Ocasio-Cortez: NOT Being Transgender is a 'Privilege'
New York lawmaker says people 'born in the right body' are 'privileged'
Democrat Socialist Alexandria Ocasio-Cortez says people who are "born in the right body" are "privileged" because they are not transgender.
The first-term New York lawmaker said during a podcast with the Intercept that she considers it a "privilege" that she wasn't born transgender.
She spoke during an interview that dealt with a series of other topics including health care, taxes, and her adjustment to serving in Congress.
After speaking about obstacles faced by the poor and other groups, she referred to trans people and how during a transition "you actually see and feel and sense and taste and smell all of the differences."
Then she then declared herself a "cisgender" woman, which a term that means someone whose gender identity matches the one they were born with.
The Dem freshman said that "cisgender" people are born into a life of "privilege" due to them not having to change from the gender they were born with.
"Almost every single person this country can acknowledge some privilege of some type, you know? I’m a cisgender woman," said Ocasio-Cortez, a self-described Democratic socialist.
One of the keys Ocasio-Cortez winning the election was her claims that she struggled due to her "girl from the Bronx" working-class upbringing.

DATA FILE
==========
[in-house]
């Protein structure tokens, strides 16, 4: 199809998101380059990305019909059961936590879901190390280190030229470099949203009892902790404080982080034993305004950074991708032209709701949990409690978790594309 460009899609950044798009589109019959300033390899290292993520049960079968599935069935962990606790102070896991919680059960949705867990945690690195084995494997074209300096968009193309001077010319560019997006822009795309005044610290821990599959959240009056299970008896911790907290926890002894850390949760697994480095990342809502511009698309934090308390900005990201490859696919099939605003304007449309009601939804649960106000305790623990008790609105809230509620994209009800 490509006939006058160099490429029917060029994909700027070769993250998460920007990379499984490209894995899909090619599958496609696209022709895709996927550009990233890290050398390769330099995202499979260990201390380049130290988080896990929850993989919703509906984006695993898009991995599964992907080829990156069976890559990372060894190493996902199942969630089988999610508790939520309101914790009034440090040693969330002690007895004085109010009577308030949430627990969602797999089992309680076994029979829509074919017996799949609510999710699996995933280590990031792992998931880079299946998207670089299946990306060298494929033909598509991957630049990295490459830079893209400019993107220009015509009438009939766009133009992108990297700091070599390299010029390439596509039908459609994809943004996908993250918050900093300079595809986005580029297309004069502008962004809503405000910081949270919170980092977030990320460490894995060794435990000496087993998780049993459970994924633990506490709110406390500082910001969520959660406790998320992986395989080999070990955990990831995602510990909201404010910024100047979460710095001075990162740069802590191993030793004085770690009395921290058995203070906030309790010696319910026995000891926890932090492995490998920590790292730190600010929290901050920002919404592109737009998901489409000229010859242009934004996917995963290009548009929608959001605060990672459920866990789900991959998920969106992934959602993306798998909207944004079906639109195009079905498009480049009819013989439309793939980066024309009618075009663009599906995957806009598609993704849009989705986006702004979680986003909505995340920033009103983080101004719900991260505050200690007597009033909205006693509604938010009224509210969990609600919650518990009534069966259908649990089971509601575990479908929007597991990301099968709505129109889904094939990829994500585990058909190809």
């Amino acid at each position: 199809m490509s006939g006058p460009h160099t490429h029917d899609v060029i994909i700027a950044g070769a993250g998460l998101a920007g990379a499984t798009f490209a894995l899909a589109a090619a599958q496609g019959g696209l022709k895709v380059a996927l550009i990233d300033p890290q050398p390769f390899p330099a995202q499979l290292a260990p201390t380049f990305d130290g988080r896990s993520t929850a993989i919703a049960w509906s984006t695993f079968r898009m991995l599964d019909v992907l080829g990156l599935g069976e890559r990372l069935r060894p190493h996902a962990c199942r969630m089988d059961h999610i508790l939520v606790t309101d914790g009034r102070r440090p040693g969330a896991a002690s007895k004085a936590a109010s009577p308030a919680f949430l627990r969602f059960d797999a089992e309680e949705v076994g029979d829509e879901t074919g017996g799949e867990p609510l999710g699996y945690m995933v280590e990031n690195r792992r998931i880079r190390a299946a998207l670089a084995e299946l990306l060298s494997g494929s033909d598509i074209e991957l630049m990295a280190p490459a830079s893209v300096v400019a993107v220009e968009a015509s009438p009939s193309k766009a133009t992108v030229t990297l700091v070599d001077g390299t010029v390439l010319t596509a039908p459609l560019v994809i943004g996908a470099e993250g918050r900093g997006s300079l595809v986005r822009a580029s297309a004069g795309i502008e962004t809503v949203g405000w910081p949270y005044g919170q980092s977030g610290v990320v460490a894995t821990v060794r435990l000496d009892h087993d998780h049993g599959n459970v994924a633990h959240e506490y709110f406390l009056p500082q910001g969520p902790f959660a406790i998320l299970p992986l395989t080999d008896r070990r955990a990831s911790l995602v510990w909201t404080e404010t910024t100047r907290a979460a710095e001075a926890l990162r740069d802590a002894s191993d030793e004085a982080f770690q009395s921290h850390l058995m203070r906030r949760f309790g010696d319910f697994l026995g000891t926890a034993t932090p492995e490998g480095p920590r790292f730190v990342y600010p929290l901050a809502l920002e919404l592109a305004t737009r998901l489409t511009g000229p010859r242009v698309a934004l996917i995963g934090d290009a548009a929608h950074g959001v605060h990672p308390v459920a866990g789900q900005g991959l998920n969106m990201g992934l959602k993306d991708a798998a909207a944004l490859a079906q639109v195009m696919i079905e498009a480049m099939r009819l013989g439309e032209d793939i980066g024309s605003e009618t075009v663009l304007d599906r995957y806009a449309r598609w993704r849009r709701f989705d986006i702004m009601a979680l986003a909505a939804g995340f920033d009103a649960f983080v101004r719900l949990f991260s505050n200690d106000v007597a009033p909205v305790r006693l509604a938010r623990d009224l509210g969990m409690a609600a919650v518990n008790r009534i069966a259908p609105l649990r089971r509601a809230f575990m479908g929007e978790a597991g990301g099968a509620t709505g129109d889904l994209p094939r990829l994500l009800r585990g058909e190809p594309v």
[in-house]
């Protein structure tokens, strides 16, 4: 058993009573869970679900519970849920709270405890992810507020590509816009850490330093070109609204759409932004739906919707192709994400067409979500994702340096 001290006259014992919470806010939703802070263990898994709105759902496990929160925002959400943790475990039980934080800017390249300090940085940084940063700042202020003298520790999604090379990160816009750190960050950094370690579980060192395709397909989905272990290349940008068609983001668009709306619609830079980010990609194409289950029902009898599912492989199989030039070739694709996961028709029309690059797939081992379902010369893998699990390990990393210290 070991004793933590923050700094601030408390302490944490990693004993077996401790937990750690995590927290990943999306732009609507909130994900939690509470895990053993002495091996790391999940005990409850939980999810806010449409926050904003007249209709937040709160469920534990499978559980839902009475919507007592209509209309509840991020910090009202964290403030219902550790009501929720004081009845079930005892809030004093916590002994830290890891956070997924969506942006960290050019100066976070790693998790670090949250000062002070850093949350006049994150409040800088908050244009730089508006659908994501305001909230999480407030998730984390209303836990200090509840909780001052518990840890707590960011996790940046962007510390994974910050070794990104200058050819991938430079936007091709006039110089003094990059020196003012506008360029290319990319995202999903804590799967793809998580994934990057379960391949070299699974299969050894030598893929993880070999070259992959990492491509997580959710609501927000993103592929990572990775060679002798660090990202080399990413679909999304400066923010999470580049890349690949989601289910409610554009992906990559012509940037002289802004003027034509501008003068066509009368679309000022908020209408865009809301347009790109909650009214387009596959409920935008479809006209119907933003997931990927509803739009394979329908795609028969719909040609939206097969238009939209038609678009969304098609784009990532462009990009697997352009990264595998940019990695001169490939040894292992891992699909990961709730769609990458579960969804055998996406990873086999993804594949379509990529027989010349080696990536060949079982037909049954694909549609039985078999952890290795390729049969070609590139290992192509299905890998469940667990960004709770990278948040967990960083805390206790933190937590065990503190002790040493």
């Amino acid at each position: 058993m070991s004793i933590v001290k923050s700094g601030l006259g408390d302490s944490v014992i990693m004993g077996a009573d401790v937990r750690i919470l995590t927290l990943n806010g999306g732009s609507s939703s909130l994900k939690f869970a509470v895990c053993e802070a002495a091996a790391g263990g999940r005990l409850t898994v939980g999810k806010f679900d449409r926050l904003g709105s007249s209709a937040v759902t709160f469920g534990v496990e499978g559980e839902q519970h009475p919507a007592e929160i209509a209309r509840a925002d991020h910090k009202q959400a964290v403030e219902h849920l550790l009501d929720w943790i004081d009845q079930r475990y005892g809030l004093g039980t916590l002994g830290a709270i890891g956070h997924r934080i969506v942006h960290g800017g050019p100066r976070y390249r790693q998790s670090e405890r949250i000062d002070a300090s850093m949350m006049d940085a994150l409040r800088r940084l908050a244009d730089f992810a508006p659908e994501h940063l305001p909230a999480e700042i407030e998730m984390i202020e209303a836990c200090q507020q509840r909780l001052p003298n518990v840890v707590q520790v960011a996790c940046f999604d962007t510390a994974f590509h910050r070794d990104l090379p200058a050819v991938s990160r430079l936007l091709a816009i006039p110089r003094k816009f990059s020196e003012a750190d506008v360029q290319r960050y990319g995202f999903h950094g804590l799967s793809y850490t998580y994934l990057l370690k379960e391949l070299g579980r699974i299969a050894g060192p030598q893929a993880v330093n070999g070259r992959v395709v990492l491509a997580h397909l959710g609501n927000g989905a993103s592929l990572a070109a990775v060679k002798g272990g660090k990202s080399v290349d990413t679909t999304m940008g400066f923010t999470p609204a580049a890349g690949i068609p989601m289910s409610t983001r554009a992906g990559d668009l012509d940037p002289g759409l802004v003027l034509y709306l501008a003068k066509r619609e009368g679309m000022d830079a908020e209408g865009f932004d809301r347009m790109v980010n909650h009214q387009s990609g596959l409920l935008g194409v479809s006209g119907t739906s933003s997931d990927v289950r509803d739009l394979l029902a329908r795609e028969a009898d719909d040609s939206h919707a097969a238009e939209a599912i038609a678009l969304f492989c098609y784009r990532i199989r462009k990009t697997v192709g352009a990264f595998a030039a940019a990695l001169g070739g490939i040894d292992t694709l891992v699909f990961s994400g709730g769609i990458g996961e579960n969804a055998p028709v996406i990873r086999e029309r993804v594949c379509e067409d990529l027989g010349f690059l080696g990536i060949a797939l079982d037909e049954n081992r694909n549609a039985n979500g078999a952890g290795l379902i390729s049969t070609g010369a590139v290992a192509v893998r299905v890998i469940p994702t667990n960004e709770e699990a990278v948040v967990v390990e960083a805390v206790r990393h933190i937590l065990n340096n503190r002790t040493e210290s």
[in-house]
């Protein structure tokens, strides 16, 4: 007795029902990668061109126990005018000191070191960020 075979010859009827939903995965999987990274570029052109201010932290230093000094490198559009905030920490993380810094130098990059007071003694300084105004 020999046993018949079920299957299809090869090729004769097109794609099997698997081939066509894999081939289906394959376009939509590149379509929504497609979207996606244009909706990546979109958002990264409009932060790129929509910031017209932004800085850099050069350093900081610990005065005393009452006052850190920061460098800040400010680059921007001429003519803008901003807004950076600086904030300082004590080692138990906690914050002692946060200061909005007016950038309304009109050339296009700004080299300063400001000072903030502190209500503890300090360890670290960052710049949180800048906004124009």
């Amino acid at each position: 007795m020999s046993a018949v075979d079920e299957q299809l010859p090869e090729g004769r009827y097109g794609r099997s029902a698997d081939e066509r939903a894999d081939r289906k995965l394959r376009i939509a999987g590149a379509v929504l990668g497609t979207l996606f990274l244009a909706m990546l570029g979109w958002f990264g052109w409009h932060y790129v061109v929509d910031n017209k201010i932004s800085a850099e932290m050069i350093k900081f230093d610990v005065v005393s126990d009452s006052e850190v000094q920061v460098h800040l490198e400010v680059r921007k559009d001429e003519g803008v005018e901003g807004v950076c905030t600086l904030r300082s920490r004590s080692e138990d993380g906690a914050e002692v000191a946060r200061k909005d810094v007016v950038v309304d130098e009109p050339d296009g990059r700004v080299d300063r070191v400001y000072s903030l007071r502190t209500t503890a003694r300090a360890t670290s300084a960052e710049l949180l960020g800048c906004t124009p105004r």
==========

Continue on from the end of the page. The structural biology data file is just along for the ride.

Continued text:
It later emerged, however, that Ocasio-Cortez grew up in a wealthy suburb, and enjoyed a very privileged upbringing.
“I do not think that for the future of humanity, and for our country to continue to prosper, that we cannot have another presidential cycle where climate change is not being asked about at almost every debate.” — Rep. @AOC https://t.co/a5pAnRIa8T— The Intercept (@theintercept) January 29, 2019
The New York representative told reporters Ryan Grim and Briahna Joy Gray during the podcast that she will "never know the trauma" of being transgender, saying:
"You know, I will never know the trauma of feeling like I’m not born in the right body.
"That is a privilege that I have no matter how poor my family was when I was born."
"But it’s really hard for some people to admit," she continued.
"It’s part of this weird American dream mythology that we have, that for a lot of, in a lot of circumstances isn’t as true or isn’t as clearly communicated as we’d like for it to be, or we wish it were," she said.
"If you’ve never experienced different treatment in your life, you wouldn’t know what different treatment feels like or looks like," she said.